Hi Joes and welcome,
I second and third the motions of Hawkfan and Tamu. This little monster does not go away. And it is tricky. As you can see from my signature, the post-op pathology report showed cancer in both of my lobes (T2c, but luckily without getting out to the margins and staying at the same Gleason score), whereas the biopsy showed it in only the top part of the right lobe (T1c). The post-op pathology showed "definite neurovascular bundle invasion", while the biopsy report said no neurovascular invasion. I am an unashamed worrier, and I wanted the beast out Yesterday! The data that cinched it for me for Da Vinci Surgery were the following:
1. Surgery was presented to me as having a 91% cure rate. Any kind of radiation only had a 75% cure rate. A no-brainer to me in statistical terms.
2. DaVinci surgery had a lower co-morbidity rate, and a higher degree of sensitivity for getting out all of the cancer (and leaving in healthy tissue).
3. Through my research, I came to the conclusion, that once prostate cancer was detected, the whole prostate is no longer your friend and not to be trusted in the least bit. So, this is the reason not to wait. Any healthy prostate tissue can transform to be cancerous from then on. Any healthy prostate tissue cannot be trusted not to be harboring microscopic clusters of cancerous cells that cannot be detected unless examined microscopically after being completely removed. That is why they take part of the bladder neck during the surgery to make sure not one prostate gland cell is left (also to make sure the cancer hasn't crept up and invaded the bladder).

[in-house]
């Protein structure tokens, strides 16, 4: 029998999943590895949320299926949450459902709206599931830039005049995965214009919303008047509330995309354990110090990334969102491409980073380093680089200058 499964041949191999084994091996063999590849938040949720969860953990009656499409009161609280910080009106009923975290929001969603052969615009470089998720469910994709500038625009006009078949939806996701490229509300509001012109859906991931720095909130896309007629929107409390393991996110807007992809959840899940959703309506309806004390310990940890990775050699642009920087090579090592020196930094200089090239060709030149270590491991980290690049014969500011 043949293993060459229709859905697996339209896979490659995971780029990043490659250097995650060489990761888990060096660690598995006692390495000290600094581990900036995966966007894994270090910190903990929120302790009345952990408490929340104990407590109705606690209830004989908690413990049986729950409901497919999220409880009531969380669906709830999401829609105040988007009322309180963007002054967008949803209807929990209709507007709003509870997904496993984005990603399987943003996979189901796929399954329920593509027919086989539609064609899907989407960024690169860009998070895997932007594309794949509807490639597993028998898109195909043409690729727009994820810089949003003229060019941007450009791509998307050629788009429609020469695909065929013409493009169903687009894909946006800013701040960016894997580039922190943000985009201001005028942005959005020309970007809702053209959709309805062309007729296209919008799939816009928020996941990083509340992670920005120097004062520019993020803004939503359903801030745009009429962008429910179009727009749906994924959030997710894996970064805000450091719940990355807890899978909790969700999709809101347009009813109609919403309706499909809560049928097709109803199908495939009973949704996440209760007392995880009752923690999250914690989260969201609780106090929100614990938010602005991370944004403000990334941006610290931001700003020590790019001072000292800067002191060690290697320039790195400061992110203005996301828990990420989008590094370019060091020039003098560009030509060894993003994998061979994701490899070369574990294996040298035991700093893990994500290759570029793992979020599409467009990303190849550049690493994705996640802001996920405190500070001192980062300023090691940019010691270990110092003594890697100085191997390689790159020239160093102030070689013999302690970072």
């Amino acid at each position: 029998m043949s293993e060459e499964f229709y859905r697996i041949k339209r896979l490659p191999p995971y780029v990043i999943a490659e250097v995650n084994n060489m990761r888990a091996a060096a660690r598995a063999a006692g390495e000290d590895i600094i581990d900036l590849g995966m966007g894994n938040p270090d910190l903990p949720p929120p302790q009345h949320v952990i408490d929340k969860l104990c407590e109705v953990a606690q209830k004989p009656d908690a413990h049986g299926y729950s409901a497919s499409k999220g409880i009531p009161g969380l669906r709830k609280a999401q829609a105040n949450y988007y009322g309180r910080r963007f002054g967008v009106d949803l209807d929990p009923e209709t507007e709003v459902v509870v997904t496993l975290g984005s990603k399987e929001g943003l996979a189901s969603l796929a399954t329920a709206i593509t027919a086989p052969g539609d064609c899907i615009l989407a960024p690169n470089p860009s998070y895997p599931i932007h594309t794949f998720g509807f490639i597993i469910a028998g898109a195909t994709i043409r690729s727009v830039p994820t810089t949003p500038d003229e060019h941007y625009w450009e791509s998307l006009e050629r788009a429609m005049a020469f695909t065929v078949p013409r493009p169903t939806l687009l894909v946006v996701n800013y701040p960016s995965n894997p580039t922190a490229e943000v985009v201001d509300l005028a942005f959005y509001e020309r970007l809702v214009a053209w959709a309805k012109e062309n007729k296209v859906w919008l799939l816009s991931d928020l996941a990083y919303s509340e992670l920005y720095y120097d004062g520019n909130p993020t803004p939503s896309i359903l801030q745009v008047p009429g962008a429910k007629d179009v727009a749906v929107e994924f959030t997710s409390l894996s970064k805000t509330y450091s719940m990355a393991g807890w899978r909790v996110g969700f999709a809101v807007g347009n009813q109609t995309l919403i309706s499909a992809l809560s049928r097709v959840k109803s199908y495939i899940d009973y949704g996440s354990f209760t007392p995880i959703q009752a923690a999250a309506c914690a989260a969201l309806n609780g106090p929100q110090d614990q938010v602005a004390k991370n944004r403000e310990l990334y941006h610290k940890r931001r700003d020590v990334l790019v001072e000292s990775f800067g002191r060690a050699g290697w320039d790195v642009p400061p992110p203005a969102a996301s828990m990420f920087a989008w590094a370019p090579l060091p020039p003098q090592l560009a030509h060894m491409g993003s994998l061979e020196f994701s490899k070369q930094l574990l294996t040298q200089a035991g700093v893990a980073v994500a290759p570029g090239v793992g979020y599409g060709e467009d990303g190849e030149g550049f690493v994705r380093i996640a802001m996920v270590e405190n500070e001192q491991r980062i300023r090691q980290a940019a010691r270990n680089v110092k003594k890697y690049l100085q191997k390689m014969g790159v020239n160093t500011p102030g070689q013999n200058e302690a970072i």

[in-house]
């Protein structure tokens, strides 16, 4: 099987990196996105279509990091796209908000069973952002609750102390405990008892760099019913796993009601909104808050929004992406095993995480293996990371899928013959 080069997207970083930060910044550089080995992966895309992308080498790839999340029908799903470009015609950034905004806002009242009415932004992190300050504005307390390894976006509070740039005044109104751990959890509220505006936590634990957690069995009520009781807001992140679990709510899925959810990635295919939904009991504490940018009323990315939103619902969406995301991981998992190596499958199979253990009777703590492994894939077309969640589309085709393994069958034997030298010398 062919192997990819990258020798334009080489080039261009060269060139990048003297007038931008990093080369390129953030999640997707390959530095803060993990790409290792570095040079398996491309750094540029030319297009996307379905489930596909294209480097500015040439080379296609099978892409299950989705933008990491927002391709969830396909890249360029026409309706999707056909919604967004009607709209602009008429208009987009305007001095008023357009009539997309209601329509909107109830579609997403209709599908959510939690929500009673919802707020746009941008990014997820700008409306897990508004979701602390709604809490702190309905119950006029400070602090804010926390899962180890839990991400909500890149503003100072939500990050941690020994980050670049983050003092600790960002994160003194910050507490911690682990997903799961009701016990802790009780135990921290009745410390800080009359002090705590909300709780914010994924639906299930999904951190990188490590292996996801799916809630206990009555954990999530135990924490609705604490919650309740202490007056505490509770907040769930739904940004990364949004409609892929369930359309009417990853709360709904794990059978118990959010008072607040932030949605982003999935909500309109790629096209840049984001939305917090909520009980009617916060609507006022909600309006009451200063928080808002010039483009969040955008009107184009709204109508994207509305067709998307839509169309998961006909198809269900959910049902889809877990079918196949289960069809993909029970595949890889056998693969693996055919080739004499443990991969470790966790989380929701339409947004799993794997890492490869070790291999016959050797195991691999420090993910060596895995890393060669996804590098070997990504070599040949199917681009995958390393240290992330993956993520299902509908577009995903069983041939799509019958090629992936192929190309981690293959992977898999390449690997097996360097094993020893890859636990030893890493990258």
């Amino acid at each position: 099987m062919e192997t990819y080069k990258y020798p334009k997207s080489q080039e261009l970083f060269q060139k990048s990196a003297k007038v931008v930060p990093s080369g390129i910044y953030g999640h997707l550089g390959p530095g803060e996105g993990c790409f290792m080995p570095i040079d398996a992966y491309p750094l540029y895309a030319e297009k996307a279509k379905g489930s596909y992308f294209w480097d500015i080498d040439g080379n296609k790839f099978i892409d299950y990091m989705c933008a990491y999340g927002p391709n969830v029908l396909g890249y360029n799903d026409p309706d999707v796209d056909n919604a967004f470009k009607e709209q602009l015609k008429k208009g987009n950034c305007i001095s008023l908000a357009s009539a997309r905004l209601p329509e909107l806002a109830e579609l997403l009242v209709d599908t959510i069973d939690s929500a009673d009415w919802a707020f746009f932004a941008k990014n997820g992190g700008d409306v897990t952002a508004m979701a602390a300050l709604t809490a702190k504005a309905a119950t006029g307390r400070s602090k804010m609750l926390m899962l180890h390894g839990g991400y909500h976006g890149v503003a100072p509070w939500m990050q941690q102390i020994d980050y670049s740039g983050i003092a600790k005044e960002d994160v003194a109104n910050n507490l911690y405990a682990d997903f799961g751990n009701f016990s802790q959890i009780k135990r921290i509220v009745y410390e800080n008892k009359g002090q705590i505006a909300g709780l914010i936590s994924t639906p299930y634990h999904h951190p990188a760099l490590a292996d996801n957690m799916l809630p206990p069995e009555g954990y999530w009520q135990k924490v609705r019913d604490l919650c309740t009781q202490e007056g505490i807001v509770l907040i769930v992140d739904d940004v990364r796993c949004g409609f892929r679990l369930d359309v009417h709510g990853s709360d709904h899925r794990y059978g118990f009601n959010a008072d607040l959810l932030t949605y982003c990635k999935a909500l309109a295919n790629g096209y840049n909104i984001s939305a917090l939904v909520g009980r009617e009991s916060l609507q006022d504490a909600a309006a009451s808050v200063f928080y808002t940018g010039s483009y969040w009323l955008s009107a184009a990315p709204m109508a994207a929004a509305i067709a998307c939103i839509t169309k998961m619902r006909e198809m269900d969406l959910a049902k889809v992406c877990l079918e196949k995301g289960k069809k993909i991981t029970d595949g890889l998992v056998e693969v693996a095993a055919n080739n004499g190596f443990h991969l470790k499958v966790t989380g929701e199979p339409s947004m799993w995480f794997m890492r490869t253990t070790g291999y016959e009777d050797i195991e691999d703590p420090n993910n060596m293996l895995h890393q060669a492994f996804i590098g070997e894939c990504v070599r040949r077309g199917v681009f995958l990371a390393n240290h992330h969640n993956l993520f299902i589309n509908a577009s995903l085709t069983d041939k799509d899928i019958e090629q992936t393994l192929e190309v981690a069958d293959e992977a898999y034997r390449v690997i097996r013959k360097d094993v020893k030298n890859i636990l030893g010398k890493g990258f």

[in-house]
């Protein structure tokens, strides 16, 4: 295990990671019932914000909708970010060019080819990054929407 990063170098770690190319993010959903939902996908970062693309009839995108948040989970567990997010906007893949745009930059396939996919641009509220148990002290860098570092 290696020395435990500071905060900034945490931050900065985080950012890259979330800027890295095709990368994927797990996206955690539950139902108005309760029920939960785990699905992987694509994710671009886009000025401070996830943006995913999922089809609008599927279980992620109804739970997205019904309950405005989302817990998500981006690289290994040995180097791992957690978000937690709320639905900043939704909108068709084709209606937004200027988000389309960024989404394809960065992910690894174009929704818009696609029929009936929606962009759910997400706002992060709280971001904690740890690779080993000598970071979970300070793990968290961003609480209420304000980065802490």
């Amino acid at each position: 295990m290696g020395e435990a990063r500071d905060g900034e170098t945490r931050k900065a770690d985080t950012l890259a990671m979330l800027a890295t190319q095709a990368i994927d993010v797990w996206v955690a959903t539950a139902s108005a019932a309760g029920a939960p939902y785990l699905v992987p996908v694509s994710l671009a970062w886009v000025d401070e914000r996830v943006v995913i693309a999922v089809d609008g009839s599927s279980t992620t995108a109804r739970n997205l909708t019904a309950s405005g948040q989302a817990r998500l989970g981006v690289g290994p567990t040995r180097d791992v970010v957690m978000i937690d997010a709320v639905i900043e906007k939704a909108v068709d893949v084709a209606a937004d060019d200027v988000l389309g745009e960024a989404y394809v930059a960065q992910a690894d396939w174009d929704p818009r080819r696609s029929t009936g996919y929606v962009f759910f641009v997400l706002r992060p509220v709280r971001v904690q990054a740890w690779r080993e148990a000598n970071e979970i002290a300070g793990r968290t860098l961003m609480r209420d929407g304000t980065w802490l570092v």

The surgery turned out to be minimally traumatic. The pain was unexpectedly minimal (at most, a 4 out of 10, where 10 is the worst) and handleable with Tylenol (I had never had surgery before, and was expecting excruciating pain, especially in that sensitive part of the body).
At six months, I am continent, but still waiting for Mr. Happy to wake up, since the doc had to take out part of the one affected neurovascular bundle. But I have seen some progress there, too. The main thing is the first post-op PSA in November that was >0.008. Due for another check on it next week, and praying it'll still be down.
My opinion is don't wait. Even the latest medical journal articles are not so pro this anymore.
All the best to you, and please stay in touch.